- Hyperthyroidism. Very common in older cats, hyperthyroidism can cause excessive vocalization. Are these cats hungry? Hyperactive? Anxious? All of the above? We can fix this, too.
- Pain. This often requires a diagnostic hunt and a guessing game of sorts, but cats in chronic pain may have periods throughout the day and night when they vocalize. Many older cats have severe dental disease, arthritis, GI pain, UTI pain and neurologic pain, to name a few.
- Central nervous system disease. Cats can get brain tumors. The most common tumor is a meningioma, which can be slow-growing and cause behavioral and neurologic changes as well as excessive vocalization.
- Cognitive dysfunction. Although we think a form of Alzheimer’s is more common in the dog, some older cats show signs of dementia and confusion.
Why You Need to Take Your Cat to the Veterinarian
You may want to just “fix” the yowling so you can sleep. But finding the source of the screeching may also be a lifesaver for your cat.
These diseases can be dangerous if left untreated. So finding and treating the underlying cause can do a lot more than give you back a good night’s sleep: It can add happy years to your cat’s life.
How Your Vet Will Find the Problem
When someone brings one of these cats to my vet clinic, I start with a thorough physical:
- I check the cat’s eyesight, senses, oral cavity, body weight, cardiac, etc.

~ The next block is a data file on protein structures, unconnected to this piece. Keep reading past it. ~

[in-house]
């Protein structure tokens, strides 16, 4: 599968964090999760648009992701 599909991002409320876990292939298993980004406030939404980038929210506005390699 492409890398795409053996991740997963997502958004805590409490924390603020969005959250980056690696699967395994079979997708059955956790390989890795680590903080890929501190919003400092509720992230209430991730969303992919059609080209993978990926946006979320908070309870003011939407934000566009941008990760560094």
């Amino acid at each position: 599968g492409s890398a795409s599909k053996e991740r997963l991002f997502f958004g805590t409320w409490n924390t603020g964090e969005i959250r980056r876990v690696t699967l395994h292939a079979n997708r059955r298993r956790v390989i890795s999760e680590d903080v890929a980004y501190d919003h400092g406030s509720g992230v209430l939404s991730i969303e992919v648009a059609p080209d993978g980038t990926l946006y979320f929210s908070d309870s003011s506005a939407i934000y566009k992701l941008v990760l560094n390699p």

- Then I get full blood work, a urinalysis and a reliable blood pressure reading.
If I find hyperthyroidism or hypertension, we treat these conditions medically and see if we make an improvement. This is the fairly easy part of the diagnostic plan.
Dental or Arthritis Pain
Pain assessment is more difficult.
- Often, we find severe dental disease in the physical exam.
- Arthritis may or may not be obvious.
Are these conditions causing the yowling? Trial pain medication may be prescribed to see if arthritic or neurologic pain improves. A dental procedure may be recommended if the cat is in a stable state for anesthesia.
Other Sources of Pain
Other sources of pain or chronic inflammation may not be as obvious.
Cats living with subacute pain for a long time may be very stoic. Weight loss in an older cat is a tipoff that there is a problem. The workup may reveal pain caused by GI disease, pancreatitis, neoplasia and so on, but the level of pain itself is still subjective.
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Central Nervous System Problem (Brain Tumor)